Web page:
Thus began Doshi’s forty plus year career as a successful New York architect who married and raised three children, all while continuing to pursue his first love of painting on the side. In fact, Doshi explains that his double life as an architect and artist has been the ideal balance allowing him to push his painting to a level he never imagined.

“Sshhh”
“Sshhh”
“As an architect you have a very defined role to play that is rigid by nature and confined to regulations, codes and budgets. It helped me to fully appreciate and explore the fluid and expressive freedom of painting. To create my own world and to capture my own interpretation of life on the canvas.”

Doshi also says that while it took some time to adjust to the much more casual culture of the US, (such as addressing superiors by their first name), the American way promotes the freedom of self-expression and that has significantly influenced his evolution as an artist.

“In India my paintings were more figurative with simple subjects and darker colors. My art has taken on a more abstract nature with more complex compositions and subject matters, and I use bold and vibrant hues as a way to celebrate my joy of life,” Doshi says. “It’s an ever evolving process of communication with my inner self, and my reaction to my experiences and adventures, excitements and failures, influences and observations of others, and my undying lust for life.”
“The Sperm”
“The Sperm”

In 2013, at the age of 63, Doshi finally re-emerged into the fine art world and the public spotlight with his solo show at Chelsea’s Emmanuel Fremin Gallery. The exhibition showcased works from his “Life In Motion” series as a celebration of his ongoing artistic evolution and journey of life. The highly attended show received rave reviews and captured local media attention, which included televised coverage.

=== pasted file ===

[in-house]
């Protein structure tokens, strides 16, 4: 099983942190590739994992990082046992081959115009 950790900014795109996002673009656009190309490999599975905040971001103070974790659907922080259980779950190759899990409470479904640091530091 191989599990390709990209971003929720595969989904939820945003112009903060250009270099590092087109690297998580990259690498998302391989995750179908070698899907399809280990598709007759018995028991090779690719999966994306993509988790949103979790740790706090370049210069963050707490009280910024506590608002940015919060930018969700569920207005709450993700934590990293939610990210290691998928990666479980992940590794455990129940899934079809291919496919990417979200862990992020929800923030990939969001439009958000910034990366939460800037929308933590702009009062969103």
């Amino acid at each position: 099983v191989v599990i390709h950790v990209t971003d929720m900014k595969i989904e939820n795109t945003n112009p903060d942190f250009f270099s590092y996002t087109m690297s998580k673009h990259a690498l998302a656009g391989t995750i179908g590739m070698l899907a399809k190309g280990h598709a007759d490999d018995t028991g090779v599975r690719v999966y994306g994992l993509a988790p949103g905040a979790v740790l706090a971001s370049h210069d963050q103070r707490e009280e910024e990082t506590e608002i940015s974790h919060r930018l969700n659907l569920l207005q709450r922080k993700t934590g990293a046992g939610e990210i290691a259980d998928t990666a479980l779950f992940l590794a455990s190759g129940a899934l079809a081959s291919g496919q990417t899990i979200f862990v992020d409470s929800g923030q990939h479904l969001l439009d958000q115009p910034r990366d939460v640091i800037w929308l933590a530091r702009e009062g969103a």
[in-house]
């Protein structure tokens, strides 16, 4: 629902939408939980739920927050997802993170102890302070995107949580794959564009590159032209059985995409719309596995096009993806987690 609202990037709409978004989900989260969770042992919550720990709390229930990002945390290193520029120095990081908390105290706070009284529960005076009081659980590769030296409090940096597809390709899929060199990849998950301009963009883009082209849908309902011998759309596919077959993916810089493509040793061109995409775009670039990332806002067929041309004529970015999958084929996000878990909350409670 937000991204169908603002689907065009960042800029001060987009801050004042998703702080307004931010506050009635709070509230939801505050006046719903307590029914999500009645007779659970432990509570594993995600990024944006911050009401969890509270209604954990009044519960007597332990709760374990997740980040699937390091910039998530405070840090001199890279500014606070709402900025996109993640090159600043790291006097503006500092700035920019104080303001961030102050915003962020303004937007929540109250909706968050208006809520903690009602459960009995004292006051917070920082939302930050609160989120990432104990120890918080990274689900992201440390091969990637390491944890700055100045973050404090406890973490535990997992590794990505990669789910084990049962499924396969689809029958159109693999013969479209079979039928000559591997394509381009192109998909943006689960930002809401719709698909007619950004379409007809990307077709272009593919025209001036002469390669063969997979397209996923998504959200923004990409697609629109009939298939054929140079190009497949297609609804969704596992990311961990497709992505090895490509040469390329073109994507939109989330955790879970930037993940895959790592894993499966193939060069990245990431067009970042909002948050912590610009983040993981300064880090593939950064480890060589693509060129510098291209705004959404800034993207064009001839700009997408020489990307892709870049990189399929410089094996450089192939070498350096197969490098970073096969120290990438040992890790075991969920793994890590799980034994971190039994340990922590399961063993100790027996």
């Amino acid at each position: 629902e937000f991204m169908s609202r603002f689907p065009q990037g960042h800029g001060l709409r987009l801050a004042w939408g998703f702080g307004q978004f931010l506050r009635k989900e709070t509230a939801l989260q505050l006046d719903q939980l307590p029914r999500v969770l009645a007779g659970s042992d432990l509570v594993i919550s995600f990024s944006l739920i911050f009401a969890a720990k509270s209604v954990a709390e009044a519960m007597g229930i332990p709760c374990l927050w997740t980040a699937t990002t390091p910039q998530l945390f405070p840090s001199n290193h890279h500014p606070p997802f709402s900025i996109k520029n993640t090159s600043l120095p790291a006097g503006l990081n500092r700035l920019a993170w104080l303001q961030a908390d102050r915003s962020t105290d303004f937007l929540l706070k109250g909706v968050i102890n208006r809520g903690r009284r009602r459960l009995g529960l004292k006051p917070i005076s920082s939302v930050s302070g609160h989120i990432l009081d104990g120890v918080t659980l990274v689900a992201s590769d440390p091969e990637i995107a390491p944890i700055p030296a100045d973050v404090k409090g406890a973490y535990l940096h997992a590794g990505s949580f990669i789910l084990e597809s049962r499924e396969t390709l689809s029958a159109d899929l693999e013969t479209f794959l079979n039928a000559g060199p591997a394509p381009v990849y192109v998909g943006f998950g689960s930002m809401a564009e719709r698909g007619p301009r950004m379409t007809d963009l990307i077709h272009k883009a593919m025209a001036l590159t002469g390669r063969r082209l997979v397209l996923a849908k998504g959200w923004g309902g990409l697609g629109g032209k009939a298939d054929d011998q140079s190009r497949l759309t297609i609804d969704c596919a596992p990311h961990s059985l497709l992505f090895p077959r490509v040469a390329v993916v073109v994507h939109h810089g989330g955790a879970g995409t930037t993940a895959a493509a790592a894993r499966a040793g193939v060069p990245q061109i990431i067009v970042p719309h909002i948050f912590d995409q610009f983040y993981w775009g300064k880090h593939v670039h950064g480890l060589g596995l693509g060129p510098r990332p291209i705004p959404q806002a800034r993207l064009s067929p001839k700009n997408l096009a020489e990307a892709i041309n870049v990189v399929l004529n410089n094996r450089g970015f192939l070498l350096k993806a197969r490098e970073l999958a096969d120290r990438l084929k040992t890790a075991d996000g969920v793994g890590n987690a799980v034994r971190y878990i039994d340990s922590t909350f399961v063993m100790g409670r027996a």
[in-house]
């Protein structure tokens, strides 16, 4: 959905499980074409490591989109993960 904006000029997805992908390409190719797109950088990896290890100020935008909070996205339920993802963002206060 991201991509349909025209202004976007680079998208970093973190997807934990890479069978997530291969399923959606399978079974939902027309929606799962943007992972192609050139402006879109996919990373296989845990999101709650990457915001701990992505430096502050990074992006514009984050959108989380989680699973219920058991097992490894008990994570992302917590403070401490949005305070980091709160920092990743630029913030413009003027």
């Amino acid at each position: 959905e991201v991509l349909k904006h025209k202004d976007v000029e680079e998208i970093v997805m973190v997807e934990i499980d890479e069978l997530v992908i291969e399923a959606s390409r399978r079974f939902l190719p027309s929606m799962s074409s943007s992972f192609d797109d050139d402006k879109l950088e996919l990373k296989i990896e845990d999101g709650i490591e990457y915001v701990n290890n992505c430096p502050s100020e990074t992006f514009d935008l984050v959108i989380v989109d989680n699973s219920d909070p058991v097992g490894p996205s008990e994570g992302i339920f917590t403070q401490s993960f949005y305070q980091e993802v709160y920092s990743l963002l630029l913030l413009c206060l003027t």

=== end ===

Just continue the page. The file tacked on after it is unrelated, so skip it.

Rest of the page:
“Undercover”
“Undercover”

While Doshi has spent much of his adult life purposely keeping a low artist profile and has never been keen on the idea of selling his original works, he admits that the experience of his last show gave him that same joy he felt as a boy showing his art to the kids at school. “The show was intoxicating and I was on cloud nine the entire time,” he laughs. “I really do love connecting to people through my art and there is no better feeling than to create something that evokes an emotional response in others and in some way changes their life.”

Over the last few years Doshi has been showing at the Guild Hall of East Hampton’s annual exhibition and now he is working on his next solo-exhibition titled, “Life’s Journey.” The show will feature works representing his life journey progressing from his early childhood sketches to some of his most recent large-scale paintings and selections from his many life chapters in between.

Doshi has also decided that he would rather be alive to see people enjoying his art and is slowly adjusting to the high profile phase of his career. But whether he’s showing in renowned galleries or selling his works, there is one thing Dinesh Doshi says he will never compromise.

“I always want to live by my own rules. It may sound arrogant to some people but for me, freedom is my happiness.”

To find out more about Dinesh Doshi and his collection of work, go to www.dineshdoshi.com or www.saatchiart.com/dineshdoshi

“Submissive”
“Submissive”